At a news conference Wednesday afternoon, Philadelphia District Attorney Seth Williams announced charges against 32 individuals and 3 corporations in connection with the investigation.
All the individuals charged have been taken into custody except one, Williams said.
Williams identified the alleged masterminds as Jihad Miller and Preston Thomas. Other individuals charged include Tyrell Butler, Melvin Hicks, Freddy Miller and Keith Mills.
The one suspect still being sought was identified as Karriem Upshur.
Investigators say the crime ring operated by replacing the vehicle identification numbers (VINs) on stolen rental cars, then selling the stolen cars to unsuspecting customers.
Action News was first tipped off about the complex criminal scheme about three years ago.
"I never heard of nothing like this before," Shaynna Cooper told Action News. "Never."
Cooper's Chevrolet Impala was a $5500 investment she planned to drive to work, and that would benefit her two young kids.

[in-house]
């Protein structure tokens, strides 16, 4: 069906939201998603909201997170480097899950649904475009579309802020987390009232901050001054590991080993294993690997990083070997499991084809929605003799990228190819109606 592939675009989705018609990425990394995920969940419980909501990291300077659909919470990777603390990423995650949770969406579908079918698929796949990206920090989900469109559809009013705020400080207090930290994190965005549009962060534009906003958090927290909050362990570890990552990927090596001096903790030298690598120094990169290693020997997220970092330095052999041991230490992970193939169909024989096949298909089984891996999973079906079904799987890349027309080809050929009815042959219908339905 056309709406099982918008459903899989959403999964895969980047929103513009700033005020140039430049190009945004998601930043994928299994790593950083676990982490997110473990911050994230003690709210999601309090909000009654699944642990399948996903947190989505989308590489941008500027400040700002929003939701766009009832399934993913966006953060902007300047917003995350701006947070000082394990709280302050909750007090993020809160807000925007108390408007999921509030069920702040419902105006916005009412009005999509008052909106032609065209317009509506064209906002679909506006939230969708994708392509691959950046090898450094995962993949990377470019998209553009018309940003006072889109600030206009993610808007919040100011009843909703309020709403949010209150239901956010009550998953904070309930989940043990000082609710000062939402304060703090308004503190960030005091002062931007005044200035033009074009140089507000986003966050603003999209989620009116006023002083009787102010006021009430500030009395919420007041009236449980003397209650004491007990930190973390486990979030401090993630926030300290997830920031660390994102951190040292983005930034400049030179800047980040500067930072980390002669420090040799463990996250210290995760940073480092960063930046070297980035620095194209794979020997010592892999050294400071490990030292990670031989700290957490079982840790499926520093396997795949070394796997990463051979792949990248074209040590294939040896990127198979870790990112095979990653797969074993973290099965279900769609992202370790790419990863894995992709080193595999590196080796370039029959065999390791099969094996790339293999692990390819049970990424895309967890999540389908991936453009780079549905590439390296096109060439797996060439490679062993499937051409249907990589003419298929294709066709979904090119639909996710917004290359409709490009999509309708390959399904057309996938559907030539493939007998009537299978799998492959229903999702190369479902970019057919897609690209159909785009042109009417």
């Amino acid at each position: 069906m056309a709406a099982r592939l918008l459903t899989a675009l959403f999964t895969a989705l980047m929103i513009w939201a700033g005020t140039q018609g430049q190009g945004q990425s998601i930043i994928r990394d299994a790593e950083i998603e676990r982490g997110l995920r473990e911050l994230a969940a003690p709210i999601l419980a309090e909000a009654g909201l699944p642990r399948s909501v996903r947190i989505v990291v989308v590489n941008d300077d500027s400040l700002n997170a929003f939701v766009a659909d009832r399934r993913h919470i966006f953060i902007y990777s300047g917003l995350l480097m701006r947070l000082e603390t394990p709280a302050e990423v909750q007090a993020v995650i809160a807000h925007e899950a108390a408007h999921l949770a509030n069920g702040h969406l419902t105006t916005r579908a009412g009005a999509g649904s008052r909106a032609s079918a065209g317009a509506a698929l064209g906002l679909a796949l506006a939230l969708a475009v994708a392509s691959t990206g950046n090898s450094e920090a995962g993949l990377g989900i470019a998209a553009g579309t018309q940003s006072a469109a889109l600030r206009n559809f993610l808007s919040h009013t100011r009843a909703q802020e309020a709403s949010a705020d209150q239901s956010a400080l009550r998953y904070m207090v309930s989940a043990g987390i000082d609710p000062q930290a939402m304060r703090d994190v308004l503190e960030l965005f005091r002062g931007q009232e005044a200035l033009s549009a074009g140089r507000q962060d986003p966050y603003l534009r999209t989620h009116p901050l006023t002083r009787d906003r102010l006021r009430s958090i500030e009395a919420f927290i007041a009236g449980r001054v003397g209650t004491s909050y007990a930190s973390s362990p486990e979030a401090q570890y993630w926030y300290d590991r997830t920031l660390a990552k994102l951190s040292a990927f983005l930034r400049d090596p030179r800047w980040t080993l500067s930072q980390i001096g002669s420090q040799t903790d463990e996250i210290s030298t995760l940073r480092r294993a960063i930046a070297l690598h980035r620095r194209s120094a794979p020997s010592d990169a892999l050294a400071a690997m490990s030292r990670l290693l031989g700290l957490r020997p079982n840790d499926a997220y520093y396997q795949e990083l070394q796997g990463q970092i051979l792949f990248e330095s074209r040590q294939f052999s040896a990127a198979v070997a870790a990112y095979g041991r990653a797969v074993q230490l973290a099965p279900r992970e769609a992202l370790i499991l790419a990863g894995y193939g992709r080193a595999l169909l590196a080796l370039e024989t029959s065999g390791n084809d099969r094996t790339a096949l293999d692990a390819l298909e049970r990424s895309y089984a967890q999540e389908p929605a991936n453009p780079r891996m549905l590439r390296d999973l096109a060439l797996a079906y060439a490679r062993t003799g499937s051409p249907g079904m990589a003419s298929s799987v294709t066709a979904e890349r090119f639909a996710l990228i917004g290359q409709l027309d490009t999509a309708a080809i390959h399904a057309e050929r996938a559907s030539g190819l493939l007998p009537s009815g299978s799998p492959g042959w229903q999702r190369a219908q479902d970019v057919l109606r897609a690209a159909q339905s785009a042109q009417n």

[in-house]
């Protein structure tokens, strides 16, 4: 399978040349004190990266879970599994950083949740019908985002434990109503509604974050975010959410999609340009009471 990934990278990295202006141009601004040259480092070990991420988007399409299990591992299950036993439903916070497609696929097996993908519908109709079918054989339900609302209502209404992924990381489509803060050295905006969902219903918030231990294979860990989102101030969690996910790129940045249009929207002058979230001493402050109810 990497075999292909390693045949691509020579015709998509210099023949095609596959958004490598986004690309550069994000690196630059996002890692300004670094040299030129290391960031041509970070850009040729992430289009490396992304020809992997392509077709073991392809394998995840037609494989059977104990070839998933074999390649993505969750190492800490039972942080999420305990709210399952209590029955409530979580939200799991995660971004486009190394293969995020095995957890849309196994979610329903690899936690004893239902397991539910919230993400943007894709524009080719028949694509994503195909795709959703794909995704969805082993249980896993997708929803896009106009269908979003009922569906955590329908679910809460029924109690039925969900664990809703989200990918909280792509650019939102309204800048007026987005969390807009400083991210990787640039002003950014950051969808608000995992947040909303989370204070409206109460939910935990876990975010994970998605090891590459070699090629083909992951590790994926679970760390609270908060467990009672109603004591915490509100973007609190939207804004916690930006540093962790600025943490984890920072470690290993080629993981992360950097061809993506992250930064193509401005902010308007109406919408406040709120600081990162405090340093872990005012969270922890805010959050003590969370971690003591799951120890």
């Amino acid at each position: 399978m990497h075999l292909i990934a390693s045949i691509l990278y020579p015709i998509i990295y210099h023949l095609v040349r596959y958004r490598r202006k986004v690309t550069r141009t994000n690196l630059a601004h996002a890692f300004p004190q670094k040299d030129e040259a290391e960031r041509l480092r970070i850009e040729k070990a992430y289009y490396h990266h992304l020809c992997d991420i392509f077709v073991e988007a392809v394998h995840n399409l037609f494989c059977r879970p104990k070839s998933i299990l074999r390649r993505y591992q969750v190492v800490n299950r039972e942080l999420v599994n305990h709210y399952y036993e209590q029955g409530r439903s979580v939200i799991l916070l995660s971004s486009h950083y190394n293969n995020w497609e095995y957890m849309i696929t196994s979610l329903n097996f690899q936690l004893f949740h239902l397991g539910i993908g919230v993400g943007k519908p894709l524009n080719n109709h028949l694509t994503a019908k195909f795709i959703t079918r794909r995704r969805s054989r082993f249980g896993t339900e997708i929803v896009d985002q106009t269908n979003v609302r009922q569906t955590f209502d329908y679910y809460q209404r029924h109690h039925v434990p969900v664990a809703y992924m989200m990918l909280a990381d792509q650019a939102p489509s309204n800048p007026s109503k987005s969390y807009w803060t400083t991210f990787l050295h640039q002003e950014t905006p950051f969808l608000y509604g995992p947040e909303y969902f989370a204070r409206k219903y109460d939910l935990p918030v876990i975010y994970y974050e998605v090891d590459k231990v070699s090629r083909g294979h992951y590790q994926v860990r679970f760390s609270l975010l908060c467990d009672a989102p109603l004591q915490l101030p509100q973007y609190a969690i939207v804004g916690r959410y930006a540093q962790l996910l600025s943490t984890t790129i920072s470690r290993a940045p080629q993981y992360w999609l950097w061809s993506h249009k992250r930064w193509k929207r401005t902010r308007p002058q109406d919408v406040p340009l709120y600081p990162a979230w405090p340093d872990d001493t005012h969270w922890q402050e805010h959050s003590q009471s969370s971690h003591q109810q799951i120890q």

But that all changed when she got a knock on the door.
"He looked at my car, and he was, like, 'We got to confiscate your car. It's stolen,'" she said.
Cooper bought the car from an online seller. She now says it looked too good to be true - and it was.
"I was, like, 'It is clean, like, extra clean and a good body,'" she said. "It was in really good shape, no dents.... I was, like, 'WOW, this is a great deal!'"
The car, Action News has now learned, was linked to a car theft ring.
While Cooper thought she was buying a used 2006 Chevy Impala, the car was actually a fairly new rental car that had been stolen.
Police say the thieves changed the VIN number to match the VIN of a junked, salvaged car they bought at auction to cover up the theft.
"These cars were involved in violent collisions," said Philadelphia Police Detective Jack Logan. "They were just parts cars."
Over the course of a four-year-long investigation, Philadelphia Police Major Crimes detectives broke up the elaborate crime ring.
41 Cars have been seized and more than 30 arrests have been made.
"It feels good for us to see," said Logan. "And hopefully it will work out for the owners who bought these cars. Hopefully they will get some of their money back."
It's not just the people who unknowingly bought the cars.
The rental car companies and insurance companies were victims, too, in what we are told is one of the largest car theft operations ever in the City of Philadelphia.